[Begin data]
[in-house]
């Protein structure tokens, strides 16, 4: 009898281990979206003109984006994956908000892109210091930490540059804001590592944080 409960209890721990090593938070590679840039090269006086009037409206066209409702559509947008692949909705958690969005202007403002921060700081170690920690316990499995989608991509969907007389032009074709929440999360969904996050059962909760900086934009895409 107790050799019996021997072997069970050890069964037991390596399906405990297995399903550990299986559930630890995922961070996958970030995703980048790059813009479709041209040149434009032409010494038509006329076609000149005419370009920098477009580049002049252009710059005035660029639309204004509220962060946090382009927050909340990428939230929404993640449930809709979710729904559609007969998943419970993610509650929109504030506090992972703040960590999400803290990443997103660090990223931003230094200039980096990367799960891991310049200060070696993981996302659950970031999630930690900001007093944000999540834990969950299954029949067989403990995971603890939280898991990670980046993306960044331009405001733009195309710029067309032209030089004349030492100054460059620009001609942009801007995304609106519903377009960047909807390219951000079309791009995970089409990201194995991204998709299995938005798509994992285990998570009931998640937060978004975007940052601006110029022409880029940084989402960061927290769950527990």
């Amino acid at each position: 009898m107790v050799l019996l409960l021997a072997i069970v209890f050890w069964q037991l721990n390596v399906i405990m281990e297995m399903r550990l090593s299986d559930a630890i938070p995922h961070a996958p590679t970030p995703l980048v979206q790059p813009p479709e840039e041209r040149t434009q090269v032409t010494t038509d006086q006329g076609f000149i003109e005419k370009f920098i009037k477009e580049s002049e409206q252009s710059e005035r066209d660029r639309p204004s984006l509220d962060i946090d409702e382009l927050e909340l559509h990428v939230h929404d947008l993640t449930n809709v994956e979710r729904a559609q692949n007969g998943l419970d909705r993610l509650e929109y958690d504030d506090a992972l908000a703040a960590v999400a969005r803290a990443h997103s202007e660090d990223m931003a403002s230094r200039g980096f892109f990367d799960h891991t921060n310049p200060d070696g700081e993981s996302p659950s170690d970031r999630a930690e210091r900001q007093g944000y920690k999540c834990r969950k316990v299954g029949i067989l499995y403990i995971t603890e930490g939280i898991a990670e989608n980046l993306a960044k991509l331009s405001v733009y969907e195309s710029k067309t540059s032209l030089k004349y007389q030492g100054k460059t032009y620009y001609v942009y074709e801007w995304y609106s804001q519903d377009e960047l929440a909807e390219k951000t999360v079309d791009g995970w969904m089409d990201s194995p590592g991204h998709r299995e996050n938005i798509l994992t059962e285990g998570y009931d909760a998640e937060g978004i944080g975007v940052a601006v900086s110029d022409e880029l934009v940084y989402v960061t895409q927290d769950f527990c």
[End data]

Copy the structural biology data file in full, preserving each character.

[in-house]
């Protein structure tokens, strides 16, 4: 009898281990979206003109984006994956908000892109210091930490540059804001590592944080 409960209890721990090593938070590679840039090269006086009037409206066209409702559509947008692949909705958690969005202007403002921060700081170690920690316990499995989608991509969907007389032009074709929440999360969904996050059962909760900086934009895409 107790050799019996021997072997069970050890069964037991390596399906405990297995399903550990299986559930630890995922961070996958970030995703980048790059813009479709041209040149434009032409010494038509006329076609000149005419370009920098477009580049002049252009710059005035660029639309204004509220962060946090382009927050909340990428939230929404993640449930809709979710729904559609007969998943419970993610509650929109504030506090992972703040960590999400803290990443997103660090990223931003230094200039980096990367799960891991310049200060070696993981996302659950970031999630930690900001007093944000999540834990969950299954029949067989403990995971603890939280898991990670980046993306960044331009405001733009195309710029067309032209030089004349030492100054460059620009001609942009801007995304609106519903377009960047909807390219951000079309791009995970089409990201194995991204998709299995938005798509994992285990998570009931998640937060978004975007940052601006110029022409880029940084989402960061927290769950527990």
């Amino acid at each position: 009898m107790v050799l019996l409960l021997a072997i069970v209890f050890w069964q037991l721990n390596v399906i405990m281990e297995m399903r550990l090593s299986d559930a630890i938070p995922h961070a996958p590679t970030p995703l980048v979206q790059p813009p479709e840039e041209r040149t434009q090269v032409t010494t038509d006086q006329g076609f000149i003109e005419k370009f920098i009037k477009e580049s002049e409206q252009s710059e005035r066209d660029r639309p204004s984006l509220d962060i946090d409702e382009l927050e909340l559509h990428v939230h929404d947008l993640t449930n809709v994956e979710r729904a559609q692949n007969g998943l419970d909705r993610l509650e929109y958690d504030d506090a992972l908000a703040a960590v999400a969005r803290a990443h997103s202007e660090d990223m931003a403002s230094r200039g980096f892109f990367d799960h891991t921060n310049p200060d070696g700081e993981s996302p659950s170690d970031r999630a930690e210091r900001q007093g944000y920690k999540c834990r969950k316990v299954g029949i067989l499995y403990i995971t603890e930490g939280i898991a990670e989608n980046l993306a960044k991509l331009s405001v733009y969907e195309s710029k067309t540059s032209l030089k004349y007389q030492g100054k460059t032009y620009y001609v942009y074709e801007w995304y609106s804001q519903d377009e960047l929440a909807e390219k951000t999360v079309d791009g995970w969904m089409d990201s194995p590592g991204h998709r299995e996050n938005i798509l994992t059962e285990g998570y009931d909760a998640e937060g978004i944080g975007v940052a601006v900086s110029d022409e880029l934009v940084y989402v960061t895409q927290d769950f527990c």